Nov 6, 2014 6:47 PM by Brian Johnson
Butte County officials say people need to get ready for new, stricter medical marijuana cultivation rules which are likely to go into effect in early January.
They expect an increase in staffing because they expect an increase in complaints come January. Besides an overall decrease in grow sizes, which is a maximum of 150 square feet, the overall complaint process is the next big change, says the county's director of Development Services.
"The rules for the cultivation of marijuana in Butte County have changed dramatically," DDS Director Tim Snellings said.
One day after voters approved Measure A by a landslide margin, Butte County officials, including the Sheriff and District Attorney's Office, County Counsel, and the Department of Development Services all met to develop a game plan.
Snelling expects the new rules to start on January 8th, after the Board of Supervisors declare the vote on their December 9th meeting.
That's also the date when Snellings expects to present a game plan for his department to the board.
"So we expect to need to ramp up, which we're
doing right now to get ready for an increase number in complaints," Snellings said.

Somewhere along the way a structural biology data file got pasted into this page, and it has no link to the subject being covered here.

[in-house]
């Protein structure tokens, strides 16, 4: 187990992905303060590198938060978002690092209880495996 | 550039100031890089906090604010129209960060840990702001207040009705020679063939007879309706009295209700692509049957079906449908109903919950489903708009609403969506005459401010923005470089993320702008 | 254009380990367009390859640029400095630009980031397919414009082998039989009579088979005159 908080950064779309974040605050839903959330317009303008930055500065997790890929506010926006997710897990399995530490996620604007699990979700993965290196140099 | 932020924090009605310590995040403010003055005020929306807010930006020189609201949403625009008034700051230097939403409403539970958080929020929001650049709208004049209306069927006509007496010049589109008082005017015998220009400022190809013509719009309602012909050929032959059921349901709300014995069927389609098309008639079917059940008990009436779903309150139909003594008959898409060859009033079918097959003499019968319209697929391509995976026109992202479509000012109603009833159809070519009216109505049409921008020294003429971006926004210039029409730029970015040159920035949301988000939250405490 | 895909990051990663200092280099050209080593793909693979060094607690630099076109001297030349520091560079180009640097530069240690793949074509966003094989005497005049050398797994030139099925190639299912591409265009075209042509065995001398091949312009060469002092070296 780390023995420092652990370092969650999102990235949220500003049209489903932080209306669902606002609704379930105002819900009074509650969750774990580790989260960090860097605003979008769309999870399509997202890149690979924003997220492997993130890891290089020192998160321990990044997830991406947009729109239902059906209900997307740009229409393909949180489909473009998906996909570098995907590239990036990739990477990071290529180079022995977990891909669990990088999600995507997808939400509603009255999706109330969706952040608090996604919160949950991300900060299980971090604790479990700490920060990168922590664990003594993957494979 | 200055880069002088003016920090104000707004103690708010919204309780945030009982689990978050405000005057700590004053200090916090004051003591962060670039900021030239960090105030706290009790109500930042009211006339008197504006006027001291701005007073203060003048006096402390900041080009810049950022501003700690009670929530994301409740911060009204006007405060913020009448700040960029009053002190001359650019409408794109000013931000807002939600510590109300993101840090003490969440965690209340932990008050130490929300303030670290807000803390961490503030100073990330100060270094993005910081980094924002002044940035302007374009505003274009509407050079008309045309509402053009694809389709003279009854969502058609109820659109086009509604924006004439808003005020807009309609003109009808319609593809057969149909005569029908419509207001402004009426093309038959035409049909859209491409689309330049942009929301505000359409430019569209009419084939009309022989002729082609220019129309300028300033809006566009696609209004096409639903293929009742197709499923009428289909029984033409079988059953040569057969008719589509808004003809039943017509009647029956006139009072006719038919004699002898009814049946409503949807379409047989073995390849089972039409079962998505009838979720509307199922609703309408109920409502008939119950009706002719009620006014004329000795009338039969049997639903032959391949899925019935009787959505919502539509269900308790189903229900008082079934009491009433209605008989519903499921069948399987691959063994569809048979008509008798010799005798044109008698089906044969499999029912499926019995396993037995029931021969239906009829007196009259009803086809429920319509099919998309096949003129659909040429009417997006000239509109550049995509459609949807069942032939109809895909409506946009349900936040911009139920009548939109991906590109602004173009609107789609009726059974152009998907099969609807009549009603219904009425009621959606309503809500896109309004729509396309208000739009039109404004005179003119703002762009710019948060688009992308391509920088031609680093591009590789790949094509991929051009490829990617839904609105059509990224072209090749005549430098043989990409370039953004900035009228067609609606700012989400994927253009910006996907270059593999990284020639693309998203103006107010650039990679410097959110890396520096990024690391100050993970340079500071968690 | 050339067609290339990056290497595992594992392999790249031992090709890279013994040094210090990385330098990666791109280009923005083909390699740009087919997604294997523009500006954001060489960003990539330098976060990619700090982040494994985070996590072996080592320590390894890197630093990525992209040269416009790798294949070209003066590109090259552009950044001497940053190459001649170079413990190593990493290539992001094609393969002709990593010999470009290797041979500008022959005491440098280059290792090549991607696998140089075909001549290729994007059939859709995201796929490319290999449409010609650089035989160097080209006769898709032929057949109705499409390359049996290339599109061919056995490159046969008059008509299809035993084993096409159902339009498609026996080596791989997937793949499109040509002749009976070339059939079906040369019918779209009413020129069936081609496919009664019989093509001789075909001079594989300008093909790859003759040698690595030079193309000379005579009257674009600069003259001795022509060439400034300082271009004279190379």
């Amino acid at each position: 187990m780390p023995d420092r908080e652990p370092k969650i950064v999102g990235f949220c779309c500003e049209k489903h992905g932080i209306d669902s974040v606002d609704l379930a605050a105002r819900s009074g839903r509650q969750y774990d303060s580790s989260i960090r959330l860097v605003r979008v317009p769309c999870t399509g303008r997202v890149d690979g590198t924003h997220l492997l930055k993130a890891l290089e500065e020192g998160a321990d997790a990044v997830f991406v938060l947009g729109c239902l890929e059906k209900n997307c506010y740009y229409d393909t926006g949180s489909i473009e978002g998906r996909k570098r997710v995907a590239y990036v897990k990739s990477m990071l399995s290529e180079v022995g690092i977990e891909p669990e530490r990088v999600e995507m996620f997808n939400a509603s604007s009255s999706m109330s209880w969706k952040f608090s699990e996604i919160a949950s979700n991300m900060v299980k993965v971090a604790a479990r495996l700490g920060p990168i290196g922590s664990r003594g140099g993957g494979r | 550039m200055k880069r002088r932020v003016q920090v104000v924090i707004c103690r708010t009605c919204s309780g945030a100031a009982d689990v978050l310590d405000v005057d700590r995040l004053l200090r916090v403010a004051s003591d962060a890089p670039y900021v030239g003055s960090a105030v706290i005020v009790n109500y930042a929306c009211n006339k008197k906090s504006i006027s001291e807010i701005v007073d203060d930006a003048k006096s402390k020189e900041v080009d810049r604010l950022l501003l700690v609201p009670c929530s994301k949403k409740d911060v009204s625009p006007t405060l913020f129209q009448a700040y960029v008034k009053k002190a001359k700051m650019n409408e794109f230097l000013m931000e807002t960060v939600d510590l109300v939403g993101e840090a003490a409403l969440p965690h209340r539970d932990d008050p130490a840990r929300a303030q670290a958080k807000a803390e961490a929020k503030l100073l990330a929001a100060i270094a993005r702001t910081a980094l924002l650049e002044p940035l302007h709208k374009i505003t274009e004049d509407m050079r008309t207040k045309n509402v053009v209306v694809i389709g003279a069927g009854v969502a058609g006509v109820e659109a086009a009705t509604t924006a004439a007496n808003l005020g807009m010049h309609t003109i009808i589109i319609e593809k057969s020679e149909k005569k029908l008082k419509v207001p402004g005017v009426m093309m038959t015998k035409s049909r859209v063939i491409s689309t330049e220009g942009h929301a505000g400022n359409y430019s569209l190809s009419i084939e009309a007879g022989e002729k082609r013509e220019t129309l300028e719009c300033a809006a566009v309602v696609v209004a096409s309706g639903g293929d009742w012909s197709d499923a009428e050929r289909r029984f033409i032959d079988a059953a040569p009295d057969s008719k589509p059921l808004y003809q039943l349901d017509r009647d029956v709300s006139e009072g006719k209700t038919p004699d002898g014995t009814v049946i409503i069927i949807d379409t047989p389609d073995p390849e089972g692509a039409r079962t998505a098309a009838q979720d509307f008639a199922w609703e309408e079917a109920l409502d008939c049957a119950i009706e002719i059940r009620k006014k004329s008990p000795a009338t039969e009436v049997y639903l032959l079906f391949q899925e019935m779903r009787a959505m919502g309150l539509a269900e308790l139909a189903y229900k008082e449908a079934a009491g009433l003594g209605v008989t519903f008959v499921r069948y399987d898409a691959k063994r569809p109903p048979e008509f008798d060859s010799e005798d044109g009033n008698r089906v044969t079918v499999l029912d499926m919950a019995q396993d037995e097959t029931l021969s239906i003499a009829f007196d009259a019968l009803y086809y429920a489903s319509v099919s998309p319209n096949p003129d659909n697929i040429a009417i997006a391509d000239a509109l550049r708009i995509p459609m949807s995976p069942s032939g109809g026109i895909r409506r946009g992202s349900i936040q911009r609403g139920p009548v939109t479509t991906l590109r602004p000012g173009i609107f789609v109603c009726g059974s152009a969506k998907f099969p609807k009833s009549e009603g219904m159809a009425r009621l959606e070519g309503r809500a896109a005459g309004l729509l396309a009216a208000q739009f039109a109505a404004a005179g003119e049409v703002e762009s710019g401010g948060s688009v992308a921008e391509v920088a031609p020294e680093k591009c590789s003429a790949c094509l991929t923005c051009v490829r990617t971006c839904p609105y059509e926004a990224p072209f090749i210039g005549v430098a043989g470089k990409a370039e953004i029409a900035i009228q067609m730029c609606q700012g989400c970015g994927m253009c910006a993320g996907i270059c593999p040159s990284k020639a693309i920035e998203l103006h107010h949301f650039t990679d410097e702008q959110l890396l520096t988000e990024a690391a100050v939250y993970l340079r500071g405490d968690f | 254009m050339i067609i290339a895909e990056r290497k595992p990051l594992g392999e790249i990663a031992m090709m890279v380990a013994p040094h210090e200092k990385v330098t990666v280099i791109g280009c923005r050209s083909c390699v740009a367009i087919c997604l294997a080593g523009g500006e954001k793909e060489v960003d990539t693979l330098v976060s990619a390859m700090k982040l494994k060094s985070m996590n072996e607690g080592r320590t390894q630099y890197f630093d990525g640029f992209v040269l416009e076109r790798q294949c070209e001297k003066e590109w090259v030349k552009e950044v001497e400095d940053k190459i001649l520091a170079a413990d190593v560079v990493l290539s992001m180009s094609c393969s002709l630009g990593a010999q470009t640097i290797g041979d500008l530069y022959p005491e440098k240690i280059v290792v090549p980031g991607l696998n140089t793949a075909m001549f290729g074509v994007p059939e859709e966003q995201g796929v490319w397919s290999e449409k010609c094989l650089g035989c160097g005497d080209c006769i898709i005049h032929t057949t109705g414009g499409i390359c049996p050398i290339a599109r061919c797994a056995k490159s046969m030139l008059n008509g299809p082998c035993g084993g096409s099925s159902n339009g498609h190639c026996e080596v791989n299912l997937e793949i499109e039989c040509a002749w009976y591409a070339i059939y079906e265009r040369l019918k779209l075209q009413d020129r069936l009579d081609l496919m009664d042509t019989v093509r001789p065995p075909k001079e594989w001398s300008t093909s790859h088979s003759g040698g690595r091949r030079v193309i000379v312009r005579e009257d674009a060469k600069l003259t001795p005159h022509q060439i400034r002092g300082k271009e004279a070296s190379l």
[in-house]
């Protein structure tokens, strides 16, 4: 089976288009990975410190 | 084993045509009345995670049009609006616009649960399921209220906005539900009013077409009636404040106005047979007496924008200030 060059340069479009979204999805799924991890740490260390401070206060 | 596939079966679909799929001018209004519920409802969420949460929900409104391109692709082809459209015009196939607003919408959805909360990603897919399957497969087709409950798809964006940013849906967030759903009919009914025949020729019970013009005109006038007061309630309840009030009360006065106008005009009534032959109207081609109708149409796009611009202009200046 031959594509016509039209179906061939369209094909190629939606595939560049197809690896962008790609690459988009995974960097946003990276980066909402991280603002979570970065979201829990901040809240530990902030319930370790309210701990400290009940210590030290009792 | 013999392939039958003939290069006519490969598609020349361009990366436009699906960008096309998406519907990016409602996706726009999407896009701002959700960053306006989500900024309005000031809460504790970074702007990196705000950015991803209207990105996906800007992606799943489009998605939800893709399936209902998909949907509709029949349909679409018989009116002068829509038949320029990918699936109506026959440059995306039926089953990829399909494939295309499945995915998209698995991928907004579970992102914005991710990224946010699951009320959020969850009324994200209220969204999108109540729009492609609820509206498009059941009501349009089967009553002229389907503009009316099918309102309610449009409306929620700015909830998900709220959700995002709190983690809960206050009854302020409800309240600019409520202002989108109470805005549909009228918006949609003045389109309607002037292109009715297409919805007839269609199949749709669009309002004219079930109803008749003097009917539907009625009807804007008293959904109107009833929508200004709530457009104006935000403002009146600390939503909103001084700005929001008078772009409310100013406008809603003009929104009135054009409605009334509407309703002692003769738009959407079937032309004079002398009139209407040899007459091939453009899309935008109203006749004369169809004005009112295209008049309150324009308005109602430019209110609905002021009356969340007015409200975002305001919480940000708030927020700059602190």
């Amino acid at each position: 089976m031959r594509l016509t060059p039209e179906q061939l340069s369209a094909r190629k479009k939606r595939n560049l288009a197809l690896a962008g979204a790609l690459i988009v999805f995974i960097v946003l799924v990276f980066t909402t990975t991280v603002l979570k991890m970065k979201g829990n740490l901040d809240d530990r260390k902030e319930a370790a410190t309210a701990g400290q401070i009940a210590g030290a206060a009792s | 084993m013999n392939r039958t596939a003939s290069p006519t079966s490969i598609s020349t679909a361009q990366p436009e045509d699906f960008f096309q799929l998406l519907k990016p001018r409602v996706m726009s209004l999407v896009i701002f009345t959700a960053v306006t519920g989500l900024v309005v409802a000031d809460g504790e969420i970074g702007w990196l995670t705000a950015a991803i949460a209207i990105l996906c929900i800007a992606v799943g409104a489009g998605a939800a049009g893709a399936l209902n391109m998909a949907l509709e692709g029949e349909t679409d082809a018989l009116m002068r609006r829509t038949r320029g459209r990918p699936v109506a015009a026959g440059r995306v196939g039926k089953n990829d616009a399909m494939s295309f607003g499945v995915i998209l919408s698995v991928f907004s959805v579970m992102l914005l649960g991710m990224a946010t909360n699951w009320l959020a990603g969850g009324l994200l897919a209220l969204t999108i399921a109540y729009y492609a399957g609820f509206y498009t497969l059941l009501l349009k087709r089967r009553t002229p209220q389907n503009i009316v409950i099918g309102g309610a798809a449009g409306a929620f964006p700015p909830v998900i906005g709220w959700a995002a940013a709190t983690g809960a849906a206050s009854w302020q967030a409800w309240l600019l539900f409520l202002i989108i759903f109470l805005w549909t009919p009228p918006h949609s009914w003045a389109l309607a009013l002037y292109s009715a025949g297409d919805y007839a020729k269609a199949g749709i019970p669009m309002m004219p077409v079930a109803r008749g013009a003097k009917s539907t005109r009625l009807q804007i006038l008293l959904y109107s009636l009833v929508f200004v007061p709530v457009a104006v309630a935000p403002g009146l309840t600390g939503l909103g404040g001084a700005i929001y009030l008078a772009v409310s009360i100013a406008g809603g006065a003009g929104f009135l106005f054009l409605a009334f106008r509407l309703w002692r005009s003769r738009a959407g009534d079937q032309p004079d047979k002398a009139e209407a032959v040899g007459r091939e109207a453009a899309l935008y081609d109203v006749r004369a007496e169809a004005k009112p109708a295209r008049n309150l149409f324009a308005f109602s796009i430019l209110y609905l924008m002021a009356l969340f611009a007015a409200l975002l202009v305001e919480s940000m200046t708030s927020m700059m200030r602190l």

Because soon, Snellings said, anyone will be able to complain. They'll also take anonymous complaints, which they currently do not do.
Still, the complaint must have merit with regards to the restrictions under the new ordinance in order to be followed up on by Butte County Code Enforcement (along with the help of the Butte County Sheriff's Office).
Snellings said the new ordinance will significantly reduce the amount of plants growers can have, but be based on square feet cultivation areas.
Currently, a grower with 5 to 10 acres of land can grow up to 48 plants, with what county officials estimate would be 3,600 square feet. But county officials say under the new ordinance, that number will decrease 36-fold, to 100 square feet (10 feet by 10 feet).
"We're not going to get caught up in the number of plants in the square footage area," Snellings said. "It's just about maintaining the perimeter and keeping the plants within the perimeter of the permitted square footage."
"It's an evolutionary process in land-use," Snellings said.
Click here for more information the county has posted on their website.
(Photo Courtesy: BSANE.org)